TOKYO — There is no “Plan B” for the Olympics in the event that they should be delayed again due to the coronavirus pandemic, Tokyo coordinators said Tuesday.
Masa Takaya, the representative for the Tokyo Olympics, said coordinators are continuing under the supposition the Olympics will open on July 23, 2021. The Paralympics follow on Aug. 24.
Those dates were set a month ago by the International Olympic Committee and Japanese authorities after the coronavirus pandemic made it understood the Tokyo Games couldn’t be held as planned for this present year.
“We are progressing in the direction of the new objective,” Takaya stated, talking in English on a video chat call with writers. “We don’t have a B Plan.”
The seriousness of the pandemic and the loss of life has brought up issues on the off chance that it will even be possible to hold the Olympics in a little more than 15 months.
“Everything I can disclose to you today is that the new games’ dates for both the Olympic and Paralympic Games have been recently set up,” Takaya said. “In that regard, Tokyo 2020 and every concerned gathering presently are doing their absolute best exertion to convey the games one year from now.”
IOC President Thomas Bach was gotten some information about the chance of a deferment in a meeting distributed in the German paper Die Welt on Sunday.
He didn’t address the inquiry straightforwardly, yet said later that Japanese coordinators and Prime Minister Shinzo Abe showed they “couldn’t deal with a deferment past the following summer at the most recent.”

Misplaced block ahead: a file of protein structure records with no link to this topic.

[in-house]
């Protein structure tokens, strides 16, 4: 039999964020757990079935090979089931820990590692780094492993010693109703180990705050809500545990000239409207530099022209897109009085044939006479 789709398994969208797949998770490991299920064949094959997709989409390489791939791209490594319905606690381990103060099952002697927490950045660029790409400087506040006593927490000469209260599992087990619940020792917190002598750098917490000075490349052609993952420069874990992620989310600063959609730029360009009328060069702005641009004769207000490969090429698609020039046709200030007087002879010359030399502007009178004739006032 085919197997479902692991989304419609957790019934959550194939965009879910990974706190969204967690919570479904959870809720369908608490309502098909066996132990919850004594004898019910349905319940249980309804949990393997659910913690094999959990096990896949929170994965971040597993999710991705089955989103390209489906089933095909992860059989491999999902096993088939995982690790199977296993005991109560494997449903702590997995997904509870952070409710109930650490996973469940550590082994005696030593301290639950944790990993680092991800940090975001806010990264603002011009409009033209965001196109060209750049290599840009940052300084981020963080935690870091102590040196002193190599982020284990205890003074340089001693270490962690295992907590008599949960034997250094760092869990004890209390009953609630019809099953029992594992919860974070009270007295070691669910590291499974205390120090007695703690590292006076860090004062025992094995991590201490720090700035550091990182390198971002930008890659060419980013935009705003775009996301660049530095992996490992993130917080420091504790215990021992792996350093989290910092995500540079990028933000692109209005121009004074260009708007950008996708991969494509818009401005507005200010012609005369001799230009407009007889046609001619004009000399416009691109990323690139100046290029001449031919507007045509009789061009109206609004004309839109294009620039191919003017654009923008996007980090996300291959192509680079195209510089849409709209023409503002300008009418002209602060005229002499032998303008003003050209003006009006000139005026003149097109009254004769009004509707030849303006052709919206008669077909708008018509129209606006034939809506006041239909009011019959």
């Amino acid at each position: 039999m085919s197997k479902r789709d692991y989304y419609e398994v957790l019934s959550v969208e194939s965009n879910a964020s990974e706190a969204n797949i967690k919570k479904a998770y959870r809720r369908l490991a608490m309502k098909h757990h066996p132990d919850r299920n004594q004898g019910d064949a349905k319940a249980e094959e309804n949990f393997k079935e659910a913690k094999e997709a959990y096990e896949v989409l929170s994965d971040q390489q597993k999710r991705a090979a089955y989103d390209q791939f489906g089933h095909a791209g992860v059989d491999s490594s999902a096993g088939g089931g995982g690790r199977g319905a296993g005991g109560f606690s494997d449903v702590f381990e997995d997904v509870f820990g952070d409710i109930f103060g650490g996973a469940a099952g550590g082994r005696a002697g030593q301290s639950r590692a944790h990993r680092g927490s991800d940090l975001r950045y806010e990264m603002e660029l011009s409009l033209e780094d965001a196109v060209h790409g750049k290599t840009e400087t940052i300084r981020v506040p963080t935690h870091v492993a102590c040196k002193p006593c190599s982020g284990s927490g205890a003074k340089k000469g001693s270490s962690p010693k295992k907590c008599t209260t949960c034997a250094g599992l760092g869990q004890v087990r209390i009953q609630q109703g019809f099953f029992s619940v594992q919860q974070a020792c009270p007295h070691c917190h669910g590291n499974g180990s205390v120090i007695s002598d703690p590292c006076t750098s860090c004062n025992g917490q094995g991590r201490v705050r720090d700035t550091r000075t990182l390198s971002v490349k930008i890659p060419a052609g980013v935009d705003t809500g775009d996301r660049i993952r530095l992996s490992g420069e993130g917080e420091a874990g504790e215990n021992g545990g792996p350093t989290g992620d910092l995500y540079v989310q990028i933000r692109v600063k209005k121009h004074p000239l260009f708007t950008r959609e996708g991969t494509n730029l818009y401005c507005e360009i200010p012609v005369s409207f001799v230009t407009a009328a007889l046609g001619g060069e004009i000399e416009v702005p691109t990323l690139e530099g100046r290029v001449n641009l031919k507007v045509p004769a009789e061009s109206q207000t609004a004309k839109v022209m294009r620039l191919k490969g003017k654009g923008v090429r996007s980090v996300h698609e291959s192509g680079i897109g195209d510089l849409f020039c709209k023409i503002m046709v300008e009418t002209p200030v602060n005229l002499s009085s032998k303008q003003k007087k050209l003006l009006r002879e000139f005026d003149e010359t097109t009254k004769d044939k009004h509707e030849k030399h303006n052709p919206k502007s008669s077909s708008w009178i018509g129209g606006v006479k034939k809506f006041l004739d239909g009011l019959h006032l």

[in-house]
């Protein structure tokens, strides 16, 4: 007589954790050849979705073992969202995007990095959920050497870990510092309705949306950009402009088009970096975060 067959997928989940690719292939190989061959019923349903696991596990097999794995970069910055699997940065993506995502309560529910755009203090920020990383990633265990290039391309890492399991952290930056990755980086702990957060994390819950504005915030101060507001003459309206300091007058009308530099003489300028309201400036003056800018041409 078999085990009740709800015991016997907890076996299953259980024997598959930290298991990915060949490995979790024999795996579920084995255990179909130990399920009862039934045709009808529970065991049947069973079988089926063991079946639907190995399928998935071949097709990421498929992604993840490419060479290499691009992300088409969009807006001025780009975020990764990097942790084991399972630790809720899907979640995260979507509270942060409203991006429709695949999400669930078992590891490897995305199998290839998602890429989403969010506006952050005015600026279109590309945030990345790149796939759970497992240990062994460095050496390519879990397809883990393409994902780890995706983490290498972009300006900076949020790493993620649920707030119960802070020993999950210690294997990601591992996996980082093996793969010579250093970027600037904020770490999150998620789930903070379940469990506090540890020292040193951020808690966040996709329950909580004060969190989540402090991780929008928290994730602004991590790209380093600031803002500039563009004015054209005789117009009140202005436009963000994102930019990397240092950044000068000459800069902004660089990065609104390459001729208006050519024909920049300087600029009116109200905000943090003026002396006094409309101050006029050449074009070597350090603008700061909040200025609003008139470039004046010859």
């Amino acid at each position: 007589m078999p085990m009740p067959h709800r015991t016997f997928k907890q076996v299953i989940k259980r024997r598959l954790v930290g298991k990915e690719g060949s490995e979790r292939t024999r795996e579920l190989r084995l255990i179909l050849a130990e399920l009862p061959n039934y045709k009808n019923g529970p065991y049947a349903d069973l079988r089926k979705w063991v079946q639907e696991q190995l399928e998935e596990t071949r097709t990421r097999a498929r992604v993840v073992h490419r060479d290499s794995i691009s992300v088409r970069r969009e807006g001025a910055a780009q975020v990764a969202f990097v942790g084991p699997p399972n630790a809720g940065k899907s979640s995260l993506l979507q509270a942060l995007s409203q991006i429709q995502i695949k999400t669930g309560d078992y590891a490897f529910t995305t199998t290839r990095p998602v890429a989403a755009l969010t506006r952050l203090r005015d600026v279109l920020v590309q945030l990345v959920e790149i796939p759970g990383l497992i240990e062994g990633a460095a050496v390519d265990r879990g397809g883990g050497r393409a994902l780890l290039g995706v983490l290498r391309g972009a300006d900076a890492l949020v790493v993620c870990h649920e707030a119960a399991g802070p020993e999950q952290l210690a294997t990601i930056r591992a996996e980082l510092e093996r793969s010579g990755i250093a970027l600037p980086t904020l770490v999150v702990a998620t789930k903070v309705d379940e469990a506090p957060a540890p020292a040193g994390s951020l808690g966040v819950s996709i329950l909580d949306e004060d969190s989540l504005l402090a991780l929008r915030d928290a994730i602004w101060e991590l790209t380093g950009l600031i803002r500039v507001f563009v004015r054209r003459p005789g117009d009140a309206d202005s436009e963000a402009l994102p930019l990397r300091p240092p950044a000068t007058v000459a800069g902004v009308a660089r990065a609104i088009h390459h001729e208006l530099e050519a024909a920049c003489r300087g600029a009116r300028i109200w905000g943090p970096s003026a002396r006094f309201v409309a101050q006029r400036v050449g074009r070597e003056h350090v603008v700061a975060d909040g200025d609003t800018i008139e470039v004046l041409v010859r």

The Olympics draw 11,000 competitors and 4,400 Paralympic competitors and huge help staffs from 206 national Olympic boards of trustees.
There are likewise inquiries regarding solidified travel, rebooking inns, packing fans into arenas and fields, making sure about scenes and the monstrous expenses of rescheduling, which is assessed in Japan at $2 billion-$6 billion.
Tokyo sorting out board of trustees CEO Toshiro Muto tended to the issue in a news gathering on Friday. He is probably going to be gotten some information about it again on Thursday when neighborhood coordinators and the IOC hold a video chat with media in Japan.
The other significant inquiry is the expense of the postponement, and who pays.
Bach said in the Sunday meet that the IOC would cause “a few hundred million dollars” in included expenses. Under the purported Host City Agreement, Japan is at risk for most by far of the costs.
“This is difficult to state until further notice,” Takaya said. “It isn’t anything but difficult to assess the specific measure of the games’ extra costs, which have been affected by the deferment.”
Tokyo says it is burning through $12.6 billion to compose the Olympics. However, a Japanese government review distributed a year ago says the expenses are twice that much. Of the all out burning through, $5.6 billion is private cash. The rest is from Japanese governments.